Sunday, August 26
Better than: Spending a night with anything else that’s 23 years old.
Dance is a vital part of Café Tacvba’s ethos. A vast number of the Mexican rock legends’ songs reference the act, while almost all of them encourage it. Hell, the band’s best song (in this reviewer’s humble opinion) and surprising set opener has it in the title. Last night’s two-hour set at Irving Plaza kicked off with a beautiful rendition of that song, “El Baile Y El Salon” (“The Dance and the Ballroom”). From the first notes (“ba ba du ba ba, eu euuuu”), the band hit all the peaks that are prevalent in their catalog, getting the sold-out and enthusiastic crowd moving, first in sync and then in what can best be described as chaotic flailing. Throughout it all, the band (which wrapped up its U.S. tour at this show) was full of smiles and fist pumps. It was hard to figure out who was more excited to be sweating on top of complete strangers.
As is important for any successful dance party, the setlist was pitch-perfect. Starting with the aforementioned “El Baile Y El Salon,” the setlist included six songs from the 1994 masterpiece Ré. “Las Flores” (“The Flowers”) brought starry-eyed romance clashing with a folk-punk aesthetic that picked up even more speed in a live setting. Moshing to lyrics like “I would look into your eyes as if they were the last in this country” is jarring, to say the least, but it was done with good intentions. Perhaps that’s the most impressive part of Café Tacvba’s music and, especially, their live show: they manage to blend genres at will, all the while keeping a sense of thematic consistency that has been evident since their self-titled debut.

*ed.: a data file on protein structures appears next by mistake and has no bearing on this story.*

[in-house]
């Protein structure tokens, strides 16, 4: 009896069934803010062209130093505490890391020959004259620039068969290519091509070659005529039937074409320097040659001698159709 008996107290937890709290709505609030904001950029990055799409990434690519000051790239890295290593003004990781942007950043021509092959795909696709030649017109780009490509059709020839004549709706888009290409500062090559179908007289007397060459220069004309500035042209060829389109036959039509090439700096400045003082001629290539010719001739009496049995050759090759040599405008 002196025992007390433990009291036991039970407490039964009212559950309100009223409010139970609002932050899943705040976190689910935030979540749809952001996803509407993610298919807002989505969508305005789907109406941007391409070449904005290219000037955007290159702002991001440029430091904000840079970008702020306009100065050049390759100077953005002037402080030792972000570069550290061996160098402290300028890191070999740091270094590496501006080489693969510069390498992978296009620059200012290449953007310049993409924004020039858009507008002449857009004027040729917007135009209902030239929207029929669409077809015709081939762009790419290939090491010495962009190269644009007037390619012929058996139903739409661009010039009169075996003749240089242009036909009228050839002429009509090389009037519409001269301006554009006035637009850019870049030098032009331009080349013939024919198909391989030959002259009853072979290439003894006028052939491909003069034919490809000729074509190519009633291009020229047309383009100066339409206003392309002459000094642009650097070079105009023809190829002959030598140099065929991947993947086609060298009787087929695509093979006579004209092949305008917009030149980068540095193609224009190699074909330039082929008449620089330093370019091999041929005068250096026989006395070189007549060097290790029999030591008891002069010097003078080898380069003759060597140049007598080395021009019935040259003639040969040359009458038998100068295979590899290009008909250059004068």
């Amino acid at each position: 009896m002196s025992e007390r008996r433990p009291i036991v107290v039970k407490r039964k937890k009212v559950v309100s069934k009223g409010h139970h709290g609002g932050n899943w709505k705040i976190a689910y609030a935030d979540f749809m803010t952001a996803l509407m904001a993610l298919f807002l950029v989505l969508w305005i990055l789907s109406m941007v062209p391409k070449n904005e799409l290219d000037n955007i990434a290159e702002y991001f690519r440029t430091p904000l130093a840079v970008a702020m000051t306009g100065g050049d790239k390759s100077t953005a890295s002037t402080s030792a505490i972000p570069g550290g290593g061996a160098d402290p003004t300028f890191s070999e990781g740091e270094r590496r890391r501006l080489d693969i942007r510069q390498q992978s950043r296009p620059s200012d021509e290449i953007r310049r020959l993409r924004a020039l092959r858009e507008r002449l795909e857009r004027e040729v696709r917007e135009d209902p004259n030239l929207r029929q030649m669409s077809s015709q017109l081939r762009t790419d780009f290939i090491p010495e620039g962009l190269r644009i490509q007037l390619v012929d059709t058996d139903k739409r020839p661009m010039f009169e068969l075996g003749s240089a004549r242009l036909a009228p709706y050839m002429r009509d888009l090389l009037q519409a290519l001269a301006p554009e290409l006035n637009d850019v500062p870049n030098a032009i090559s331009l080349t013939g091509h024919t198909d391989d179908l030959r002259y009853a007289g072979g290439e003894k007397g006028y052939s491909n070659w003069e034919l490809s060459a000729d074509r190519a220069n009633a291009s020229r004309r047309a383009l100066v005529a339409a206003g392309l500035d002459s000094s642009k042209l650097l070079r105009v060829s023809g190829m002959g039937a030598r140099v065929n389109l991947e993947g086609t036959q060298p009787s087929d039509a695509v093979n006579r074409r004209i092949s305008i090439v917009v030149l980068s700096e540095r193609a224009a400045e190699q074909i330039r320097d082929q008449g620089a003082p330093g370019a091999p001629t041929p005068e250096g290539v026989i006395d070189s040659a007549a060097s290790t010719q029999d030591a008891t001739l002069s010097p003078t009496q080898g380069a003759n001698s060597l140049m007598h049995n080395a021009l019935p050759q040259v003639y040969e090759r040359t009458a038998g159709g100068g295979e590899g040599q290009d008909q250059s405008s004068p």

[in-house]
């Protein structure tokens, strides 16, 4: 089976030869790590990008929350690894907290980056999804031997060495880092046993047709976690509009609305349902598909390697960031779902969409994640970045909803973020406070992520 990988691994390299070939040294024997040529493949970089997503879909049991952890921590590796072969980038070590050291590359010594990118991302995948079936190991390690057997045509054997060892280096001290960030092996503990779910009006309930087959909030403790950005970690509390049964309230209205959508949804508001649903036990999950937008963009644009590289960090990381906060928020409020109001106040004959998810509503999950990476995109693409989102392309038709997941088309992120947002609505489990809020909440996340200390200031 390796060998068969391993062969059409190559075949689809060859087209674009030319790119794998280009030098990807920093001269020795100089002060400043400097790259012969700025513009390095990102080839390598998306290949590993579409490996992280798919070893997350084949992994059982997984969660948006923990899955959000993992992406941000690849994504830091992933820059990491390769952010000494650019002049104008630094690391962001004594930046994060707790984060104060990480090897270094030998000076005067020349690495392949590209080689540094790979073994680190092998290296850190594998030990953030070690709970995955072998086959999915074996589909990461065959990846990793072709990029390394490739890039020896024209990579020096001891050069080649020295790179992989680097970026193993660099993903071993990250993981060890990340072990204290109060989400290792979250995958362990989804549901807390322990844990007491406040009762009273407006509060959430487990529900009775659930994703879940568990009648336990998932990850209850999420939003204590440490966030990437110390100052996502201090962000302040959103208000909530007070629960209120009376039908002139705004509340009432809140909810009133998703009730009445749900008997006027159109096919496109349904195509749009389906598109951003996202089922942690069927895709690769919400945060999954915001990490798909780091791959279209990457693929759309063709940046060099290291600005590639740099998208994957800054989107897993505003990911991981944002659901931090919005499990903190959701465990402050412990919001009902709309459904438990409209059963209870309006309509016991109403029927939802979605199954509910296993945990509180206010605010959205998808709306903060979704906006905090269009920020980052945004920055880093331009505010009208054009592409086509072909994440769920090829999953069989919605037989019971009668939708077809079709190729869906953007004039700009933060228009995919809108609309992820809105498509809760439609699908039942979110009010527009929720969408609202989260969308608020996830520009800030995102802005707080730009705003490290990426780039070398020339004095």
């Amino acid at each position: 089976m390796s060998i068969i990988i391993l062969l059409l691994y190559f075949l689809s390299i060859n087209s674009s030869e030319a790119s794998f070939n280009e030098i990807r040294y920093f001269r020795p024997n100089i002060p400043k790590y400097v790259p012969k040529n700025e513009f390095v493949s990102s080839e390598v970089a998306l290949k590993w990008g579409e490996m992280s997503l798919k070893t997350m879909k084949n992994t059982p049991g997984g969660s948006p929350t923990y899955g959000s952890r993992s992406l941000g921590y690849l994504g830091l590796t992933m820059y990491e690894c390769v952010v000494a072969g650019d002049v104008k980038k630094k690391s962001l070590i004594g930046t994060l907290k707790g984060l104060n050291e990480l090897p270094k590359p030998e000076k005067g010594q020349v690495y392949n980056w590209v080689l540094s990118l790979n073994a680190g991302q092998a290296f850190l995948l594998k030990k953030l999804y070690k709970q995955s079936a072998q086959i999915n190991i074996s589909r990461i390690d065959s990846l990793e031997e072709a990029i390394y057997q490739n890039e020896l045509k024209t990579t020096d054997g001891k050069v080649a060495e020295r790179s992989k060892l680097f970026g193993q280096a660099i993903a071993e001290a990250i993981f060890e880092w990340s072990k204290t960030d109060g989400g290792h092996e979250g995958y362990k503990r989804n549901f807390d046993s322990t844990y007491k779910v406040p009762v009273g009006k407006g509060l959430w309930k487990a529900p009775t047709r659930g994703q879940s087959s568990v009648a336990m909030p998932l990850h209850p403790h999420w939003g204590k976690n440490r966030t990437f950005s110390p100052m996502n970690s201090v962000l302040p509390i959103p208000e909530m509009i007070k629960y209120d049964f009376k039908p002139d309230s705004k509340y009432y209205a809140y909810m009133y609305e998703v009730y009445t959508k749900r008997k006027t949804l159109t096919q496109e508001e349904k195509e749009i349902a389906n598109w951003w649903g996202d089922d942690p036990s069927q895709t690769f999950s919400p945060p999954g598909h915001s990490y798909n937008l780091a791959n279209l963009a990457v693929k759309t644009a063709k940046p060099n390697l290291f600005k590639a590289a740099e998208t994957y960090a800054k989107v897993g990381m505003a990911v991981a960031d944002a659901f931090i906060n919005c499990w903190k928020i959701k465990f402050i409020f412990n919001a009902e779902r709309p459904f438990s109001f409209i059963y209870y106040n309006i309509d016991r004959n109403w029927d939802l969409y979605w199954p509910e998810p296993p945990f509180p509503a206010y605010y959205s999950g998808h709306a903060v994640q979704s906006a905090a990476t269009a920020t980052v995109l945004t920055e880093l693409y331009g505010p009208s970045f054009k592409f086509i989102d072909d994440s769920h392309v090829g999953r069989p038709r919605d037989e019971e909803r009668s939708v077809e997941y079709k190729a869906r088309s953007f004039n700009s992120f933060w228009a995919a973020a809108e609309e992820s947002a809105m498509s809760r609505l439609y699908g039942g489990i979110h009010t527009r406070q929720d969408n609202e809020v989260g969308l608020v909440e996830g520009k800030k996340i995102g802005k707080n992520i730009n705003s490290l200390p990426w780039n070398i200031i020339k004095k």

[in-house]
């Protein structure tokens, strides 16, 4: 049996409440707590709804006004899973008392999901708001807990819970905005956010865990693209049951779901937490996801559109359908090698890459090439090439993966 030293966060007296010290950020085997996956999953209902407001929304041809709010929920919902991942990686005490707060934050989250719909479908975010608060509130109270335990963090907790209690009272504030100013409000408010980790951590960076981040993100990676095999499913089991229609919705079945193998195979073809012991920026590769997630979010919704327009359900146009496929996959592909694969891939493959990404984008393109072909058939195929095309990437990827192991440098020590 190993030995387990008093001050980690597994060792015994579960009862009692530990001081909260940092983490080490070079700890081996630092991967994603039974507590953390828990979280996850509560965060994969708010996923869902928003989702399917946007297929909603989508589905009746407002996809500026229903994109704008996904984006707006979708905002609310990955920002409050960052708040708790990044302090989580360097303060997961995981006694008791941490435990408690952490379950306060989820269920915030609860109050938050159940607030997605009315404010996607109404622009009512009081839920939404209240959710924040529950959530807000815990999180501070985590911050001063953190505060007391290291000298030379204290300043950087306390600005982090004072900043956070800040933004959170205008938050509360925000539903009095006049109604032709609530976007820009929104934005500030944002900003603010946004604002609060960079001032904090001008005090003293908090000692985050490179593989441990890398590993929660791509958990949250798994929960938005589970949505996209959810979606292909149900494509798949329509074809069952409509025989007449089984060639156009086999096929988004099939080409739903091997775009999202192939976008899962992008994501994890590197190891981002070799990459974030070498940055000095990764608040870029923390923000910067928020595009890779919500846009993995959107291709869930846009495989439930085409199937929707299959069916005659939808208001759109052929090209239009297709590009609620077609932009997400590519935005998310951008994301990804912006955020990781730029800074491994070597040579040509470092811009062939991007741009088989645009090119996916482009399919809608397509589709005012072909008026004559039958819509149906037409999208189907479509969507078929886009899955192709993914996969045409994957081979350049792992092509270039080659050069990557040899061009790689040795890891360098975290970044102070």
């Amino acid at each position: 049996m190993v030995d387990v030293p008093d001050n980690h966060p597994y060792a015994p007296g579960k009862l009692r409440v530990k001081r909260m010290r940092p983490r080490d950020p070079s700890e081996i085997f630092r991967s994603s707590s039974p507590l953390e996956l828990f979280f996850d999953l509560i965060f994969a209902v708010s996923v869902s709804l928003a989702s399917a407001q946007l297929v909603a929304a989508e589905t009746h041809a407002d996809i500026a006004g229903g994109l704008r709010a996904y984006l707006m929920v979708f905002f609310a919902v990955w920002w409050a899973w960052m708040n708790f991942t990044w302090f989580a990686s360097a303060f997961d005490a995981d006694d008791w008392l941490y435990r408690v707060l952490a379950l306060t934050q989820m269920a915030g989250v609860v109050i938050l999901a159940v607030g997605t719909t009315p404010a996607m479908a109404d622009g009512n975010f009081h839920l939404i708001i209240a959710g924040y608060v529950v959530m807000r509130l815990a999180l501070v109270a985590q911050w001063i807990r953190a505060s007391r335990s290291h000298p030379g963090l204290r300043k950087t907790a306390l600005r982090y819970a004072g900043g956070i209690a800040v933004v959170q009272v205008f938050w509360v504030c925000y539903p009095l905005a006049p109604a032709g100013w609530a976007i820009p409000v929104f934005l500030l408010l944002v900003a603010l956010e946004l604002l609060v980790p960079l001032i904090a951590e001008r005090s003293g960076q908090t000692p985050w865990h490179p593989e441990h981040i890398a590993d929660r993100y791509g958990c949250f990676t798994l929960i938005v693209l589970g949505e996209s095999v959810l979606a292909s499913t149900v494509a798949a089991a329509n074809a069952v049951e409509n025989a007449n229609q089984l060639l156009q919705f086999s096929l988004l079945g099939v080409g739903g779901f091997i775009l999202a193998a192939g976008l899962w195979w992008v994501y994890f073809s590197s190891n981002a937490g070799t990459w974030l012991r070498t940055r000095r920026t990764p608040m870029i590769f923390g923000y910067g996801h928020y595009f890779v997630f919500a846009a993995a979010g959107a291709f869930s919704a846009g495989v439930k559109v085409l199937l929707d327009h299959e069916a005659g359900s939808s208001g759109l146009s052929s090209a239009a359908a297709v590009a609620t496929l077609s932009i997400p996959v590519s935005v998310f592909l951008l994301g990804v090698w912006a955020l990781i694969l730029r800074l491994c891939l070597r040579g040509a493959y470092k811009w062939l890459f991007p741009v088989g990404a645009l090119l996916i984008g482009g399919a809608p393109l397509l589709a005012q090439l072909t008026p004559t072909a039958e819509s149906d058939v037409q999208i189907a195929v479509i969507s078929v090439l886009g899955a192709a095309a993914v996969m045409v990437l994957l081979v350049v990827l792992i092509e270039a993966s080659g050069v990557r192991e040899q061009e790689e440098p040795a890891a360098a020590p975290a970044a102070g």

Speaking of that debut, their ode to ’90s female punk rock outfits “La Chica Banda” (“The Girl Band”) roused the most choreographed mosh that I have been lucky enough to witness; it was a mix of square dancing and skanking. Other highlights from the pre-encore set were the frankly insane “El Fin De La Infancia” (“Childhood’s End,” and yes it’s named after the Arthur C. Clarke book), which parodies brass-led music from Mexico while name-dropping New York, and a track in the middle that seemed to recall both Led Zeppelin’s caterwauling chorus from “Immigrant Song” and Metallica’s machine-gun drums from “One.” All the while, the four members (plus their live drummer) had the best backing vocals possible: a mass of people, shouting as one, throwing their fists in the air and occasionally into each other.
Brothers Enrique “Quique” Rangel and Jose Alfredo “Joselo” Rangel dominated the bass and guitar, respectively, bringing a backbone of rhythm to what could have spiraled out of control with chaos. Drummer Luis “El Children” Ledezma stuck to the background, providing a necessary sense of structure. Why’s that, you ask? The two main singers in the band are wild cards in their own ways. Emmanuel “Meme” del Real is a jack of all trades, switching between backup vocals, lead vocals on a couple of songs, synths, and acoustic guitar, all the while looking like he’s the coolest person in the venue (he might have been).